Today I set up signs around the room with the NO symbol covering a picture of girls, boys, brunettes, and blonds. These were placed in the dramatic play area, woodworking area, dry table, and the writing table. Many of you saw more than I, but essentially, the idea is for kids to know that they can’t play in certain area just because of their gender or hair color. Most kids followed the rules, but when I asked them at circle to remember the new rules, a few of them asked why they couldn’t play everywhere. I said I just decided that it was better if I decided based on what they looked like. Barkley looked at me said, “You’re fired.” “But why” I asked? “Because you won’t let everyone play everywhere.” I asked the rest of the group if I should be fired. I received mixed reviews, so I asked them why shouldn’t just boys get to play in dramatic play. Aesa said it wasn’t fair. Avery said he was just going to play in the woodworking anyway. I asked the group if they thought it was fair. Most chimed in with “no, everybody should get to play everywhere.”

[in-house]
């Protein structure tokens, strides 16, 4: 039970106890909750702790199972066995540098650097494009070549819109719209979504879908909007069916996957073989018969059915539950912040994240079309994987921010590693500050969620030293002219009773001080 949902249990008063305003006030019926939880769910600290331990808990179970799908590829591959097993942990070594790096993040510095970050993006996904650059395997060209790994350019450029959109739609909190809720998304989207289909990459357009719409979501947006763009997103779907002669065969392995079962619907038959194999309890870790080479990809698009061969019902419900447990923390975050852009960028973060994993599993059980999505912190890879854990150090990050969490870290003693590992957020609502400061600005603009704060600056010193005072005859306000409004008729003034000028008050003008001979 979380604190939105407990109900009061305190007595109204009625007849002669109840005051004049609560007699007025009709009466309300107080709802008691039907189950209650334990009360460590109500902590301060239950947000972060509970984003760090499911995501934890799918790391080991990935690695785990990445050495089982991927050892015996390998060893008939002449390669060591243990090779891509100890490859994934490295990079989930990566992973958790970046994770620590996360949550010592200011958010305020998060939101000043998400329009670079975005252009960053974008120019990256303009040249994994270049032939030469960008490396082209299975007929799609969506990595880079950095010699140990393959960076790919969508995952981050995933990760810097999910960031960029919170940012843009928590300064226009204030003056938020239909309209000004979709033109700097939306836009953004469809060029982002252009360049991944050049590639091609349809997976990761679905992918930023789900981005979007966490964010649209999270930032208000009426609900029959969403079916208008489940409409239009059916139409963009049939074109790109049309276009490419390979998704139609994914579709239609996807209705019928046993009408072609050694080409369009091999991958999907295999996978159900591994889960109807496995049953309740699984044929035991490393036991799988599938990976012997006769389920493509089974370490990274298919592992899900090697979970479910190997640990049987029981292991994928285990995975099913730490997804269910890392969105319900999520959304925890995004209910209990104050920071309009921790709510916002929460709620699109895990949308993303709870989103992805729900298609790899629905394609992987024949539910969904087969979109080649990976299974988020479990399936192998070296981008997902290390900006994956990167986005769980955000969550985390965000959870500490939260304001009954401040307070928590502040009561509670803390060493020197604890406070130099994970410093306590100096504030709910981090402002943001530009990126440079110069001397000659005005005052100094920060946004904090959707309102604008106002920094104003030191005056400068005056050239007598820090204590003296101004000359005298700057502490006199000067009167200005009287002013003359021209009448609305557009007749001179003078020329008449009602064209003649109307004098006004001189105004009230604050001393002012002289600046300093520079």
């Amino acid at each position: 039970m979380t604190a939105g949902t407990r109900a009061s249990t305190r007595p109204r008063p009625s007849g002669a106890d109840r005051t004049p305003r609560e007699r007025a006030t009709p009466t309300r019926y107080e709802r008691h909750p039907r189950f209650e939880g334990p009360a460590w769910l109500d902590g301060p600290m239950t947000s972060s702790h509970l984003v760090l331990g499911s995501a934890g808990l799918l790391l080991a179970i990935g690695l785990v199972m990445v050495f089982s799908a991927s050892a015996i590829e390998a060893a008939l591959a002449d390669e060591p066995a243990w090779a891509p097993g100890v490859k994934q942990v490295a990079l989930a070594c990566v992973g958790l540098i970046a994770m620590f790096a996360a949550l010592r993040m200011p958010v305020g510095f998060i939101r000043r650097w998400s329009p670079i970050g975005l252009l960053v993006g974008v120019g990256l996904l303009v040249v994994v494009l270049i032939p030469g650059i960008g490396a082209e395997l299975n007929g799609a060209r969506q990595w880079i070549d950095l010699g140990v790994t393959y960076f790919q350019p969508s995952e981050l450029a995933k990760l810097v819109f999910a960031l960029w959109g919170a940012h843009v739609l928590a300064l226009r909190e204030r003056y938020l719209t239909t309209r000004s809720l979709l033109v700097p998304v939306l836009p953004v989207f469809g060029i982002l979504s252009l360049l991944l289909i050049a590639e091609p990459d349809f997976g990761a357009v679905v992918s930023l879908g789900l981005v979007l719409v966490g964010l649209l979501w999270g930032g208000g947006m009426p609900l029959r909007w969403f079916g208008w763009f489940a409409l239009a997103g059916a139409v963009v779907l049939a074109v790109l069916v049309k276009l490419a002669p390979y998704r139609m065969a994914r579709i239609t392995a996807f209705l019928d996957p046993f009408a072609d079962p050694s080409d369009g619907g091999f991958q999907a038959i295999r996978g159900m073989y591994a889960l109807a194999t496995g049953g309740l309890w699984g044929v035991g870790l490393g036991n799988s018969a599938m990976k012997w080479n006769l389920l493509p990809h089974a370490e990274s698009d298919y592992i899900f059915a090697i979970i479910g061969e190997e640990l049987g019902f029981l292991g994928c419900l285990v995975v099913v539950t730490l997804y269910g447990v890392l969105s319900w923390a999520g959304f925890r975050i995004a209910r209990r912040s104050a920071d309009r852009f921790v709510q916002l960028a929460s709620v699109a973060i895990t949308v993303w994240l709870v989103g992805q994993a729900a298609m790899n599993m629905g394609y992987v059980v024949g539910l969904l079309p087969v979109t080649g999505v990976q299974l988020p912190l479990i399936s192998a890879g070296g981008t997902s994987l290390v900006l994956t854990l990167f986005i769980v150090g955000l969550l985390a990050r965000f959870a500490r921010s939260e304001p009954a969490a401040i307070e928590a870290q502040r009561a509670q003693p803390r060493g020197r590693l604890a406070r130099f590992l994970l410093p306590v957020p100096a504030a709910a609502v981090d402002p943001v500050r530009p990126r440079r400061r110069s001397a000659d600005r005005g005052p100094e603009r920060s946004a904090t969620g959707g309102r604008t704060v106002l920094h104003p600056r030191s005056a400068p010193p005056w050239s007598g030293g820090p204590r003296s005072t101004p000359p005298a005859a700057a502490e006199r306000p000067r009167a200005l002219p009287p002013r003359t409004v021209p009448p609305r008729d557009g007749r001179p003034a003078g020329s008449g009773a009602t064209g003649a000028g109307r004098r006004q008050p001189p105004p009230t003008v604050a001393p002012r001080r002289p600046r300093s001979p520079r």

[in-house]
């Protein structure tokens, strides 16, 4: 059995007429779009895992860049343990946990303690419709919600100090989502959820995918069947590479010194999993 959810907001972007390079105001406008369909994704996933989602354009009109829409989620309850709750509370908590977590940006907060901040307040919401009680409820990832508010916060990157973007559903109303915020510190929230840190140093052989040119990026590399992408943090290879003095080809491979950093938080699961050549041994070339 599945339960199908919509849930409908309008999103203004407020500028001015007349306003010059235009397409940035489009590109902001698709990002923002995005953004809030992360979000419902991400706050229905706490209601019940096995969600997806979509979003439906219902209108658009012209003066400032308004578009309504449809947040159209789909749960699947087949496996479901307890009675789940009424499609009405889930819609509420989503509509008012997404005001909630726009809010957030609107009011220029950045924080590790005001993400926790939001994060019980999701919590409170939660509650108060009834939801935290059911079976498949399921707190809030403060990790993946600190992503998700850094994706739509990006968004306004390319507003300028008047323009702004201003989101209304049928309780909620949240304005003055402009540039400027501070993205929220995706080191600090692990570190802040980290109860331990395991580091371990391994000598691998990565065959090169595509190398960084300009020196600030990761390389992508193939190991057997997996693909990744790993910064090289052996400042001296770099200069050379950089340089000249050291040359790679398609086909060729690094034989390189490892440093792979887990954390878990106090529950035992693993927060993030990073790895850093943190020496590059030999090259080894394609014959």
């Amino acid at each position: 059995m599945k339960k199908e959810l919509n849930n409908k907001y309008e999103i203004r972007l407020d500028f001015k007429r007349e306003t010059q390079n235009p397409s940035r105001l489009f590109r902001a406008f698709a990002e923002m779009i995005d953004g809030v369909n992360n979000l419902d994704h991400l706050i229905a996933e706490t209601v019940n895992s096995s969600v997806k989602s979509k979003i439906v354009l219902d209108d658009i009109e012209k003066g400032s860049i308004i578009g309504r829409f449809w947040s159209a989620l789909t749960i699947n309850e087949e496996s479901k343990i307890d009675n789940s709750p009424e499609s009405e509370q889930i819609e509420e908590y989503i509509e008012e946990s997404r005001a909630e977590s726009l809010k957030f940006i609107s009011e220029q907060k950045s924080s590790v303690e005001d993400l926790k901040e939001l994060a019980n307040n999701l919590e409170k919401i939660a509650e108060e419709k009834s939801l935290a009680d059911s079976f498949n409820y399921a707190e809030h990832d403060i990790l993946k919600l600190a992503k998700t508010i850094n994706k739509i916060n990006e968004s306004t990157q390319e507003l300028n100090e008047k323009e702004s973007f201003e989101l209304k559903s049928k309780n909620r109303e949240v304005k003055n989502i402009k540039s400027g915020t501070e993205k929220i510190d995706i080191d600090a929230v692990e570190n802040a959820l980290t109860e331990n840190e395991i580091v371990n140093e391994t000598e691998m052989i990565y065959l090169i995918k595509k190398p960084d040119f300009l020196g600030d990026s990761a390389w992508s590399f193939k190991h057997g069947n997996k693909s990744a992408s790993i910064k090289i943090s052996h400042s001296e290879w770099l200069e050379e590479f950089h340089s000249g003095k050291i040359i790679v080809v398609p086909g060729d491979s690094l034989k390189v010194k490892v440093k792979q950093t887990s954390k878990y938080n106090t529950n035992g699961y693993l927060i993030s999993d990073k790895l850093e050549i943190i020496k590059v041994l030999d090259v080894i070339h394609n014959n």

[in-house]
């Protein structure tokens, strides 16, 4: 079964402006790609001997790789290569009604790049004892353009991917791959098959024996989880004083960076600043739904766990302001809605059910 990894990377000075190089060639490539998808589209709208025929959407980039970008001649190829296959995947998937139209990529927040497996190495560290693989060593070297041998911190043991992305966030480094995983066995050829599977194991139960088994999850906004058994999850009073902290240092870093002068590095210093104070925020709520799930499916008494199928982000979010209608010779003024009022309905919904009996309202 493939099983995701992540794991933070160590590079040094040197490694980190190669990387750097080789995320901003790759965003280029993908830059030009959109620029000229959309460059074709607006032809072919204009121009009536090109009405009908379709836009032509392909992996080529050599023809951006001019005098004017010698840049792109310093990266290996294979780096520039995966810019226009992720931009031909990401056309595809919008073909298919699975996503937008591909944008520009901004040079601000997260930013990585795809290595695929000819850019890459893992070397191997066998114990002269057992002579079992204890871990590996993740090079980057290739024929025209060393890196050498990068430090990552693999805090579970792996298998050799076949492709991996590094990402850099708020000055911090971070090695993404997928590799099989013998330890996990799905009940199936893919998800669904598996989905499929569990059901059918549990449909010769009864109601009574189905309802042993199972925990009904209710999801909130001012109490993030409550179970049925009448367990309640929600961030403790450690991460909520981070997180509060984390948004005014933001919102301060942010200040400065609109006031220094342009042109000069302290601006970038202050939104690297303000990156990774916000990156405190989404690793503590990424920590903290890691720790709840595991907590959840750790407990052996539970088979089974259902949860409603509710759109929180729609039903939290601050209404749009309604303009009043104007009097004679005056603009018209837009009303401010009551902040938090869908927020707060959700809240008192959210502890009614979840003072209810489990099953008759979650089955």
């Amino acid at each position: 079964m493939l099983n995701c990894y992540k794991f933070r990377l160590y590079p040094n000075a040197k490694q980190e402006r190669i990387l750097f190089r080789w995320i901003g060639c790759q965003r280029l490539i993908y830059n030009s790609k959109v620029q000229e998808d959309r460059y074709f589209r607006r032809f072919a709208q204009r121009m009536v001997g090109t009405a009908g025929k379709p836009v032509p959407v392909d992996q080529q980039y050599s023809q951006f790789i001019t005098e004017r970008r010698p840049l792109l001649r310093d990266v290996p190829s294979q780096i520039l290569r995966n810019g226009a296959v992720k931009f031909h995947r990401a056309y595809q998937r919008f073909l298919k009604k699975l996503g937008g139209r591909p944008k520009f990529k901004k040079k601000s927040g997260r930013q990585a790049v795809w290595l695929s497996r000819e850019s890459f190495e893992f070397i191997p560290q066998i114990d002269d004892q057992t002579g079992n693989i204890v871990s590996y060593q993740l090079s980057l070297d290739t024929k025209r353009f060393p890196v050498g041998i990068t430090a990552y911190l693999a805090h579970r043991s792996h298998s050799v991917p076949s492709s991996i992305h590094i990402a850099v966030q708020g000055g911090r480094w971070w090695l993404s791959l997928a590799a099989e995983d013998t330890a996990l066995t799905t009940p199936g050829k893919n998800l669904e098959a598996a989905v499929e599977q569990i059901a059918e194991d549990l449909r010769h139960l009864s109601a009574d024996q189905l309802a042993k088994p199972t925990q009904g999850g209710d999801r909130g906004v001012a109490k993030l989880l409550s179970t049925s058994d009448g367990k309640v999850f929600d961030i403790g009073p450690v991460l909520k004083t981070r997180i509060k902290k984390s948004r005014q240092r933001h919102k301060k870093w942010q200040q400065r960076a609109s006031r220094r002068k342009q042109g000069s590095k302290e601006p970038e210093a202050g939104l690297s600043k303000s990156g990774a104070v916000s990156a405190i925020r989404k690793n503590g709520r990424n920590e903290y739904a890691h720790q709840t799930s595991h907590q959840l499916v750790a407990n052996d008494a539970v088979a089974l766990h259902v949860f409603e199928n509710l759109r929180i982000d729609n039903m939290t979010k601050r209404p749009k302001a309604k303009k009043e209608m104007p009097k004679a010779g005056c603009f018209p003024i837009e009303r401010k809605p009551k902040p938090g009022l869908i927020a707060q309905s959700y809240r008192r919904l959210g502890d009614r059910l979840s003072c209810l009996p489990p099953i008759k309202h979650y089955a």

At this point, I told them how proud I was of them for standing up for everyone. We then read a shorter version of Happy Birthday Martin Luther King, a book written for this age to understand some of the unfair rules we had years ago. The kids agreed that it wasn’t fair. Someone mentioned that Dr. King was killed. So, we kept a low profile on this just saying that, “yes, someone killed him because they didn’t like what he was saying.” That brought us to mention Dr. King's belief in finding other ways to solve problems rather than fighting. I asked them how we settle problems in school and they all said by talking.
I never know how this experiment will go with this age, so I was very proud of them for understanding that it is not fair to leave people out just because of the way they look. My thanks to Julianna and Josh for all of their help today!